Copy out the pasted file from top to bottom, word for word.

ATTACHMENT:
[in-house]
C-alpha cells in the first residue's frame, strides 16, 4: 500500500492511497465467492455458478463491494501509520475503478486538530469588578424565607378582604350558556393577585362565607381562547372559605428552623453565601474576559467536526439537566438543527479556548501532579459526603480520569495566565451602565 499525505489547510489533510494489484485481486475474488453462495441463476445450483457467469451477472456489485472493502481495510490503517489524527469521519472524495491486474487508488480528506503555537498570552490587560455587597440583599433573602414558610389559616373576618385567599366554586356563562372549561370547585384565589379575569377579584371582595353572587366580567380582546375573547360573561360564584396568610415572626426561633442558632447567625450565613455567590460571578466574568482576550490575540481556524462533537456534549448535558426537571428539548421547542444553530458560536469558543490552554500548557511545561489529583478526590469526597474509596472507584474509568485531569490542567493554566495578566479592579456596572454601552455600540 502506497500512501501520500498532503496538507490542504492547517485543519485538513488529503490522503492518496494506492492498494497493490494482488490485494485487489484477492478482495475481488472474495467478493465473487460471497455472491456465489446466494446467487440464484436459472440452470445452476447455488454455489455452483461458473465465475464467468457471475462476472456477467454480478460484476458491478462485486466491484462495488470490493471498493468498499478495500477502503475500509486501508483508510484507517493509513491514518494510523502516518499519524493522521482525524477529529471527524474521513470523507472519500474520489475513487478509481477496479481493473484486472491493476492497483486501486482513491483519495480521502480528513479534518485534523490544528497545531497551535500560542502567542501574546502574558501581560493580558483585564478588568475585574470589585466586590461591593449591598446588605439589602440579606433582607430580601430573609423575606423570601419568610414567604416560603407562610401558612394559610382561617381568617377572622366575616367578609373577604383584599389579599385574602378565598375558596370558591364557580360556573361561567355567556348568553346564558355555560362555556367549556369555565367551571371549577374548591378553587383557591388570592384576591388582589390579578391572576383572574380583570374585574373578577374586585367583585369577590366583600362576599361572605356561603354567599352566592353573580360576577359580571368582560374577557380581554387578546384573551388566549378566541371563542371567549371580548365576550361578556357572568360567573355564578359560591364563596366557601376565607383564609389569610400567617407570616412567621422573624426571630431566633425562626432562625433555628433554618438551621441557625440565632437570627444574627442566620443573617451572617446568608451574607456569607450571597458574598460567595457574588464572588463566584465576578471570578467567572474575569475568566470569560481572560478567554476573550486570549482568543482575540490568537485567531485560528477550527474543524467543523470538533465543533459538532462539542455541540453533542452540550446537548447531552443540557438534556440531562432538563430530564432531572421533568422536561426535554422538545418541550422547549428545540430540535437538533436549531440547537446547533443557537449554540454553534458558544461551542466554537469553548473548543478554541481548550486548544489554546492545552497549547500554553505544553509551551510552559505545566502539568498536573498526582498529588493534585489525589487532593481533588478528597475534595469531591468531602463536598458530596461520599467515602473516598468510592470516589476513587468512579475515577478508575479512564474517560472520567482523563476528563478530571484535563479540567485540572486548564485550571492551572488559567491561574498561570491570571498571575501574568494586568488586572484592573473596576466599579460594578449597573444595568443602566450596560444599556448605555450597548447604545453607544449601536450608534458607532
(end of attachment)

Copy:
[in-house]
C-alpha cells in the first residue's frame, strides 16, 4: 500500500492511497465467492455458478463491494501509520475503478486538530469588578424565607378582604350558556393577585362565607381562547372559605428552623453565601474576559467536526439537566438543527479556548501532579459526603480520569495566565451602565 499525505489547510489533510494489484485481486475474488453462495441463476445450483457467469451477472456489485472493502481495510490503517489524527469521519472524495491486474487508488480528506503555537498570552490587560455587597440583599433573602414558610389559616373576618385567599366554586356563562372549561370547585384565589379575569377579584371582595353572587366580567380582546375573547360573561360564584396568610415572626426561633442558632447567625450565613455567590460571578466574568482576550490575540481556524462533537456534549448535558426537571428539548421547542444553530458560536469558543490552554500548557511545561489529583478526590469526597474509596472507584474509568485531569490542567493554566495578566479592579456596572454601552455600540 502506497500512501501520500498532503496538507490542504492547517485543519485538513488529503490522503492518496494506492492498494497493490494482488490485494485487489484477492478482495475481488472474495467478493465473487460471497455472491456465489446466494446467487440464484436459472440452470445452476447455488454455489455452483461458473465465475464467468457471475462476472456477467454480478460484476458491478462485486466491484462495488470490493471498493468498499478495500477502503475500509486501508483508510484507517493509513491514518494510523502516518499519524493522521482525524477529529471527524474521513470523507472519500474520489475513487478509481477496479481493473484486472491493476492497483486501486482513491483519495480521502480528513479534518485534523490544528497545531497551535500560542502567542501574546502574558501581560493580558483585564478588568475585574470589585466586590461591593449591598446588605439589602440579606433582607430580601430573609423575606423570601419568610414567604416560603407562610401558612394559610382561617381568617377572622366575616367578609373577604383584599389579599385574602378565598375558596370558591364557580360556573361561567355567556348568553346564558355555560362555556367549556369555565367551571371549577374548591378553587383557591388570592384576591388582589390579578391572576383572574380583570374585574373578577374586585367583585369577590366583600362576599361572605356561603354567599352566592353573580360576577359580571368582560374577557380581554387578546384573551388566549378566541371563542371567549371580548365576550361578556357572568360567573355564578359560591364563596366557601376565607383564609389569610400567617407570616412567621422573624426571630431566633425562626432562625433555628433554618438551621441557625440565632437570627444574627442566620443573617451572617446568608451574607456569607450571597458574598460567595457574588464572588463566584465576578471570578467567572474575569475568566470569560481572560478567554476573550486570549482568543482575540490568537485567531485560528477550527474543524467543523470538533465543533459538532462539542455541540453533542452540550446537548447531552443540557438534556440531562432538563430530564432531572421533568422536561426535554422538545418541550422547549428545540430540535437538533436549531440547537446547533443557537449554540454553534458558544461551542466554537469553548473548543478554541481548550486548544489554546492545552497549547500554553505544553509551551510552559505545566502539568498536573498526582498529588493534585489525589487532593481533588478528597475534595469531591468531602463536598458530596461520599467515602473516598468510592470516589476513587468512579475515577478508575479512564474517560472520567482523563476528563478530571484535563479540567485540572486548564485550571492551572488559567491561574498561570491570571498571575501574568494586568488586572484592573473596576466599579460594578449597573444595568443602566450596560444599556448605555450597548447604545453607544449601536450608534458607532